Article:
2018 Manawatu Science Fair – Alana Smith

Improving post surgical welfare with the ‘bowlevator’

Aim
The aim of this study was to provide a stand the ‘bowlevator’, that elevates the bowl of the ground, allowing the animal easy access to food or water when wearing a cone.

Testing
For every cat that was tested, the 100mm ‘bowlevator’, was initially placed by itself into the cats kennel. A small amount of food was placed into this ‘bowlevator’. The cat then had to try and eat out of it. It was marked as a negative if the cat had difficulty entering the ‘bowlevator’, bumped or unbalanced the bowl. If the cat successfully got it’s muzzle into the bowl while wearing a cone, without knocking the bowl and it began eating the it was marked as a positive. After the 100mm ‘bowlevator’ had been scored, it was removed from the kennel, and the 35mm, control bowl was then placed into the kennel. Once the feeding action for this bowl was recorded, it was removed and the next ‘bowlevator’, either the 200mm or 300mm bowl in height was then placed into the kennel for scoring.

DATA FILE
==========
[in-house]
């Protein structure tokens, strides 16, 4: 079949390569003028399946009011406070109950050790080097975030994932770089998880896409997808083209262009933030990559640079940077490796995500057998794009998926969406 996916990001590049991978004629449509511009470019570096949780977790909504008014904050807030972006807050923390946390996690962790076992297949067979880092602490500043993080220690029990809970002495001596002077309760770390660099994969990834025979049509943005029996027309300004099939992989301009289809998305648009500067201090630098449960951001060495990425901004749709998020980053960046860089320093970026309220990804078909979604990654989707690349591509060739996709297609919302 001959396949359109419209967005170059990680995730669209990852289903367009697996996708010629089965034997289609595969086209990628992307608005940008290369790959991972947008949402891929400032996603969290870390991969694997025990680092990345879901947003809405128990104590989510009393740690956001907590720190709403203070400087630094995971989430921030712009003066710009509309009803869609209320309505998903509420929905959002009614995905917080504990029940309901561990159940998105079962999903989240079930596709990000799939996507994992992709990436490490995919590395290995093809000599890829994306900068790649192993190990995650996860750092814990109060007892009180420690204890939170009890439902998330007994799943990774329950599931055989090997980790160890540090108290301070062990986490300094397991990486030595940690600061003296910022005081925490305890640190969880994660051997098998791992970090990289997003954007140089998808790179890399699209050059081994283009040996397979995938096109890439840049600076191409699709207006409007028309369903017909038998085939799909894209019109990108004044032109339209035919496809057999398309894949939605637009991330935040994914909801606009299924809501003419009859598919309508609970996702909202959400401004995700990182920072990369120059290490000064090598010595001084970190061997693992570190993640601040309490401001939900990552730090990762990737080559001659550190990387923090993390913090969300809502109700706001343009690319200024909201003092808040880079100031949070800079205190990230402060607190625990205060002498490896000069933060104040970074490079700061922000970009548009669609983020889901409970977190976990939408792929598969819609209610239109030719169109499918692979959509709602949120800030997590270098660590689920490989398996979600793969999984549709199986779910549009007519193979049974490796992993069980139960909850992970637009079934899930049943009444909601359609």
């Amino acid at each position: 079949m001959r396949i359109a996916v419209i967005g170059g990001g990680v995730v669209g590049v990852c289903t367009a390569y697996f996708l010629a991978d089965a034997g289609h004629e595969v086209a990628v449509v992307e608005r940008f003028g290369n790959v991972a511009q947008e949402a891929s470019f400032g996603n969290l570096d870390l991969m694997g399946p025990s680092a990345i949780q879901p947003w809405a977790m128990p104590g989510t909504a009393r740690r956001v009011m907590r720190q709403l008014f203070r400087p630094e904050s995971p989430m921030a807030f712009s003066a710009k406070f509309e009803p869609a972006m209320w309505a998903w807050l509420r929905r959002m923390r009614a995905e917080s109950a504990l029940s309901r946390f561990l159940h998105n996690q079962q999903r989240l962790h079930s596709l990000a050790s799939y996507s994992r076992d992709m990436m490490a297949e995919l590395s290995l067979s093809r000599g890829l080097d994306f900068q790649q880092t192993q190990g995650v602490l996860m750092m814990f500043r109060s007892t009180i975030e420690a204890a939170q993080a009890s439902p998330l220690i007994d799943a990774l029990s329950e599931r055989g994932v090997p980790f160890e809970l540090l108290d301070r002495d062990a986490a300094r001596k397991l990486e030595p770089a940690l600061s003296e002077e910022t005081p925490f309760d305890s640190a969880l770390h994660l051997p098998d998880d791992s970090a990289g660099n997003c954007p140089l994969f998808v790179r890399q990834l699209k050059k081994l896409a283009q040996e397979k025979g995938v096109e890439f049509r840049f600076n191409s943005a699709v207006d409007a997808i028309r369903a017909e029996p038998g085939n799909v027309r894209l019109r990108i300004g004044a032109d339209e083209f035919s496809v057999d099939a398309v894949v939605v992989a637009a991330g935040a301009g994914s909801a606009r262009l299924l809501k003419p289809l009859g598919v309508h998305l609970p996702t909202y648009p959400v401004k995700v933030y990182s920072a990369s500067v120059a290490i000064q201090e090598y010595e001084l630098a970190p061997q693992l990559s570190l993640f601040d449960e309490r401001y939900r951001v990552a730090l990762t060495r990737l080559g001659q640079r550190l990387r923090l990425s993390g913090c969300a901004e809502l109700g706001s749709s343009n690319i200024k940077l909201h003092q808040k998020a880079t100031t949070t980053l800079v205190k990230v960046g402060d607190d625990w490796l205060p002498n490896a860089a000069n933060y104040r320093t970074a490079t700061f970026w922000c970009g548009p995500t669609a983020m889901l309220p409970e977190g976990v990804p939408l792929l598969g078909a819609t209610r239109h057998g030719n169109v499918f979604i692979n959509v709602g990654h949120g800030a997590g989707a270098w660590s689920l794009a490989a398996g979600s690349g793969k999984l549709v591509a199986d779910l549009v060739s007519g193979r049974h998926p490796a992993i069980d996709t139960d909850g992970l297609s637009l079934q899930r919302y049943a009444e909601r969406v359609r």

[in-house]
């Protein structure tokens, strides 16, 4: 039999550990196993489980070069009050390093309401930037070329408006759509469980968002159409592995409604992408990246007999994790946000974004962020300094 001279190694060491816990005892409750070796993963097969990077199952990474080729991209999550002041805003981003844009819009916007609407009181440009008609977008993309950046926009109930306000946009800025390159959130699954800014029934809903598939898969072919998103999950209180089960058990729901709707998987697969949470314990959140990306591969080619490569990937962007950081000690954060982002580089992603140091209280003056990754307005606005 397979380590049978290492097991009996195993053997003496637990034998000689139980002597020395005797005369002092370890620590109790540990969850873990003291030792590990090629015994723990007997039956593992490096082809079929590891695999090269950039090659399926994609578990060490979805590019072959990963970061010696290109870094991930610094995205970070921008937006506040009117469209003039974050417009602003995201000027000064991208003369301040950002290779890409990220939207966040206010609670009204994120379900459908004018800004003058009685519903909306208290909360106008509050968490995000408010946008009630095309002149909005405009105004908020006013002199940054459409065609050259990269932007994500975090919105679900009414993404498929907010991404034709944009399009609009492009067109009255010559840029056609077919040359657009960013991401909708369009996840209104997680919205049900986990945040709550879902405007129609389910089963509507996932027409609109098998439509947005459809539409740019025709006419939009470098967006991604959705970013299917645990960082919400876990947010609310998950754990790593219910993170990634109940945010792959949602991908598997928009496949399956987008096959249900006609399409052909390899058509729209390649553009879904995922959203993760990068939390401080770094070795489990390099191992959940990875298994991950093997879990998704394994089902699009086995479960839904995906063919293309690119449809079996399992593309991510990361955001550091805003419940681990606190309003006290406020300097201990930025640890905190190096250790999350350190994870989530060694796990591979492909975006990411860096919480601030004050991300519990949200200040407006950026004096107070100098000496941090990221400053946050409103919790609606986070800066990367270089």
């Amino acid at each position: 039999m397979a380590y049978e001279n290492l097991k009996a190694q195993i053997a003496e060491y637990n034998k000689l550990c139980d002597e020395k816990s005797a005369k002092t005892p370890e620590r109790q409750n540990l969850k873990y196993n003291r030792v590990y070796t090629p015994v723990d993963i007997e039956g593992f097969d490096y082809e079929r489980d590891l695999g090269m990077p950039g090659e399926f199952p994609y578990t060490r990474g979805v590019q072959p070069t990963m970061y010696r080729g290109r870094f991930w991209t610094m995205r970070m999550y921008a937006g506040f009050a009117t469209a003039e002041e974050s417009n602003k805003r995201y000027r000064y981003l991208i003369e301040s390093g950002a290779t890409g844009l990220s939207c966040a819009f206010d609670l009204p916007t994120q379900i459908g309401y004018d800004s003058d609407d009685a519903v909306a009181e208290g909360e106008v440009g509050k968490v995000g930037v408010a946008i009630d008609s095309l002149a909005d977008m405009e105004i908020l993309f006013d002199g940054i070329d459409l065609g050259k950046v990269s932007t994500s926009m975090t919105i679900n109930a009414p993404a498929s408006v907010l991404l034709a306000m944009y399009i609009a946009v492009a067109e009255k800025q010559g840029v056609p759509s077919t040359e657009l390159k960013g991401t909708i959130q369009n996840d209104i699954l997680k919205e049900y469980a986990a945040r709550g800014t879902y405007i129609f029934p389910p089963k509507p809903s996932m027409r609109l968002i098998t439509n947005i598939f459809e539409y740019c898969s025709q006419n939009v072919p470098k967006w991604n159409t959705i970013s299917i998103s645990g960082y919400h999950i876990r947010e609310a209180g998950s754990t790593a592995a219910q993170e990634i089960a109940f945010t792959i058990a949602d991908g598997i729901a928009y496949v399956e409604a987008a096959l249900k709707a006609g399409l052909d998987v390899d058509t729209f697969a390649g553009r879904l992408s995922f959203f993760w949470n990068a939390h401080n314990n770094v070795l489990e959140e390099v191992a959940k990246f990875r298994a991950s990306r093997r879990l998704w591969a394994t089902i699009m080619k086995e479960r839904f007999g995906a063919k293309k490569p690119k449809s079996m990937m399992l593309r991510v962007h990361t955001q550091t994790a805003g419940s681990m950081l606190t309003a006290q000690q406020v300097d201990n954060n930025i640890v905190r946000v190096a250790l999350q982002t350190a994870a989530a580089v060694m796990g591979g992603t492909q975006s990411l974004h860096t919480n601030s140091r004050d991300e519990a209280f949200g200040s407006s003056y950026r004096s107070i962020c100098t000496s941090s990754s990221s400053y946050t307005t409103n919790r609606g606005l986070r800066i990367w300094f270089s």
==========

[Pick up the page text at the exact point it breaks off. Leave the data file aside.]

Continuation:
Research
I watched cats that were wearing cones after surgery to see how they tried to eat while wearing the cone. They all had the same problem with eating while wearing the cone.

By Alana Smith

Show and Tell

Year 1 and 2 Photography

Manawatu Science Fair – Alana Smith